Overall, 2006 was a very good year for technology and computer
consumers even if there was at least one bad actor.
BEST COMPANY: Apple Computer. Yes, they did it again, but this time
with astonishing grace. Switching an entire product line from the
Motorola/IBM-made PowerPC chip to Intel Corp.'s processors is one of
the most daring, and potentially daunting, moves in a long time. As
noted here before, they did it, and with tremendous speed and
This is a good point to mention Apple's service: both for myself and
for those I know well, Apple's ability to resolve problems have left
people smiling, and not frowning. Together, having solid products, and
superb support, earn Apple a tremendous distinction in a sea of
half-baked computer solutions about which there is often much wailing
and gnashing of teeth.
BEST HANDHELDS: Palm Computing, whose mastery of the phone/PDA métier
is difficult to question. Their Treo device, revised in several
flavors in 2006, is a wonderful, workable, dependable tool that would
only be better if everyone's Web site was more mobile-accessible. By
this I mean some standard Web pages take a bit long to load and work.
But that's a relatively small price to pay for unencumbered
excellence. I've used the device in places exotic and "regular," and
it's worked and worked well.
Palm does face a bit of a challenge from Research In Motion and its
BlackBerry line, especially the Pearl, to be reviewed here shortly.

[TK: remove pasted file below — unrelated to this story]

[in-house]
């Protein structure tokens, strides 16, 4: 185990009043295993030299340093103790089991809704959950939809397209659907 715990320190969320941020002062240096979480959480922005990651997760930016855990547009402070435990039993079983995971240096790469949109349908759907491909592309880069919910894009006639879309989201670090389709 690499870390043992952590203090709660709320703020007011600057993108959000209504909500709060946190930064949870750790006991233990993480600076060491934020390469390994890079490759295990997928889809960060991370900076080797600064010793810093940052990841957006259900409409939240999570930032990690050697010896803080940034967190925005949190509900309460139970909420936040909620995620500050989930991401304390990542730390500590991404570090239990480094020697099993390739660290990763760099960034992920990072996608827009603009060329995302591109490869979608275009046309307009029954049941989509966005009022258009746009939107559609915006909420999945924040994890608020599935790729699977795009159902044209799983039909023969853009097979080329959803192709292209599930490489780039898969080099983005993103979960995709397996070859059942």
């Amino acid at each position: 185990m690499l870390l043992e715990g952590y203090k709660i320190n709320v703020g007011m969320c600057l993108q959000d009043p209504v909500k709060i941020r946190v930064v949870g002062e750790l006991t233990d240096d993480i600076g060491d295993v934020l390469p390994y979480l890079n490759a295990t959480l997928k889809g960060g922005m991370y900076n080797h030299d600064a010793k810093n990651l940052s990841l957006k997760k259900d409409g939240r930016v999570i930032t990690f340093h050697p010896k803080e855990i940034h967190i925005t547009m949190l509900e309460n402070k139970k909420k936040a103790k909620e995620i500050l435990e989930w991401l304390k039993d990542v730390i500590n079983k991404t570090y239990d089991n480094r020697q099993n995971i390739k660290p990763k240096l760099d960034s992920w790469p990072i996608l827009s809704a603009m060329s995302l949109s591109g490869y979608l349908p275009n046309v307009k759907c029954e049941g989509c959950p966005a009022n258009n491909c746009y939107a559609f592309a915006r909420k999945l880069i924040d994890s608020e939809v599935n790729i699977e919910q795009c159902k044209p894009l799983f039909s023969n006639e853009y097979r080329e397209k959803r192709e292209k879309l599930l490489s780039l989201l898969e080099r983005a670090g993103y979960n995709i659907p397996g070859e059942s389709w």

What Palm comes up with 2007 should be interesting to see, therefore.
BEST OUTPUT: Hewlett Packard Co.'s line of printers. Each one has been
a delight, including the OfficeJet K550, which is a rather impressive
workhorse. Printing is, well, something we still rely upon despite the
promise of the "paperless office" that hasn't arrived in the 25 years
or so it's been touted. HP's printers laser and inkjet mean
business, even for the non-business user.
I'm also impressed by Canon USA's printer line as being both stylish
and useful for home and small office users. And Samsung USA remains a
very impressive maker of laser printers for that same market segment.
BEST APPLICATION: It would have to be Microsoft's Office 2007, even
though it hasn't fully deployed in the business world just yet. The
new look, the elegance, the features - all these combine to make the
new Office something to reckon with in many areas. Microsoft will
price this somewhat aggressively, with home and school users getting a
nice price break. But regardless of price, having a "new" Office suite
with which we can work is an important and valuable commodity. Having
an online version of the new program is another advance for Microsoft
and for users.
Runner-up in the category is Franklin Covey's PlanPlus software, both
for Windows and online. This time management tool is elegant,
results-driven and, thanks to the Web, accessible to Mac and Linux
users, among others. I wish the Web subscription price were lower for
individuals, but for them, the stand-alone product might work.
Also praiseworthy is Herndon, Va.-based Parallels, Inc., whose
Parallels Desktop software lets Mac and Linux users run Windows
side-by-side. What a neat idea, and what an obvious one for users who
live in more than one computing "world."
MOST NEEDS IMPROVEMENT: Comcast, whose idea of customer service is,
frankly, Dickensian. I've had several harrowing and annoying recent
experiences, and am grateful the FCC has voted to increase competition
for such services. It's needed, long overdue, and will provide
Comcast, I hope, with sufficient motivation to drastically improve
service and pricing.